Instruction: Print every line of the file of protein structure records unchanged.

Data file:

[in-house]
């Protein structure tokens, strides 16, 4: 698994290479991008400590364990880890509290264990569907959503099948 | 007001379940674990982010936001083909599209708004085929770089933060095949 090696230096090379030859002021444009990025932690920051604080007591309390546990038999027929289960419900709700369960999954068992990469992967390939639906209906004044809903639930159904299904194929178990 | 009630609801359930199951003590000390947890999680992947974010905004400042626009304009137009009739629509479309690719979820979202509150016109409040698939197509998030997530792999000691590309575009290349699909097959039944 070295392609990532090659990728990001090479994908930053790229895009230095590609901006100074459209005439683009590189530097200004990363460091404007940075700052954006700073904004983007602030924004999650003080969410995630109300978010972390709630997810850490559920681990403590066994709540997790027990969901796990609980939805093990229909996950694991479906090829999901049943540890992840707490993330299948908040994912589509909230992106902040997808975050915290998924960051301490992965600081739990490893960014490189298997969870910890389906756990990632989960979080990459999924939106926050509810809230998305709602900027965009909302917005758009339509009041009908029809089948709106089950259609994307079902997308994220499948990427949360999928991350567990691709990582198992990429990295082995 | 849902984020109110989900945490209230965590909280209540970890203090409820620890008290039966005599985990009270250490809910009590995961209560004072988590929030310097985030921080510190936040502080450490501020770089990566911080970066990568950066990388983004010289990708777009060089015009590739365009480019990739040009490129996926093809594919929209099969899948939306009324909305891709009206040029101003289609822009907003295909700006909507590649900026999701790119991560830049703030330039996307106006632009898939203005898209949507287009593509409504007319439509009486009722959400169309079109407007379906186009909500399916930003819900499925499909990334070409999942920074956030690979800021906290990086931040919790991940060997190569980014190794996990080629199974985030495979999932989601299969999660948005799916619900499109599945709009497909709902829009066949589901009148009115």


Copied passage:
[in-house]
């Protein structure tokens, strides 16, 4: 698994290479991008400590364990880890509290264990569907959503099948 | 007001379940674990982010936001083909599209708004085929770089933060095949 090696230096090379030859002021444009990025932690920051604080007591309390546990038999027929289960419900709700369960999954068992990469992967390939639906209906004044809903639930159904299904194929178990 | 009630609801359930199951003590000390947890999680992947974010905004400042626009304009137009009739629509479309690719979820979202509150016109409040698939197509998030997530792999000691590309575009290349699909097959039944 070295392609990532090659990728990001090479994908930053790229895009230095590609901006100074459209005439683009590189530097200004990363460091404007940075700052954006700073904004983007602030924004999650003080969410995630109300978010972390709630997810850490559920681990403590066994709540997790027990969901796990609980939805093990229909996950694991479906090829999901049943540890992840707490993330299948908040994912589509909230992106902040997808975050915290998924960051301490992965600081739990490893960014490189298997969870910890389906756990990632989960979080990459999924939106926050509810809230998305709602900027965009909302917005758009339509009041009908029809089948709106089950259609994307079902997308994220499948990427949360999928991350567990691709990582198992990429990295082995 | 849902984020109110989900945490209230965590909280209540970890203090409820620890008290039966005599985990009270250490809910009590995961209560004072988590929030310097985030921080510190936040502080450490501020770089990566911080970066990568950066990388983004010289990708777009060089015009590739365009480019990739040009490129996926093809594919929209099969899948939306009324909305891709009206040029101003289609822009907003295909700006909507590649900026999701790119991560830049703030330039996307106006632009898939203005898209949507287009593509409504007319439509009486009722959400169309079109407007379906186009909500399916930003819900499925499909990334070409999942920074956030690979800021906290990086931040919790991940060997190569980014190794996990080629199974985030495979999932989601299969999660948005799916619900499109599945709009497909709902829009066949589901009148009115």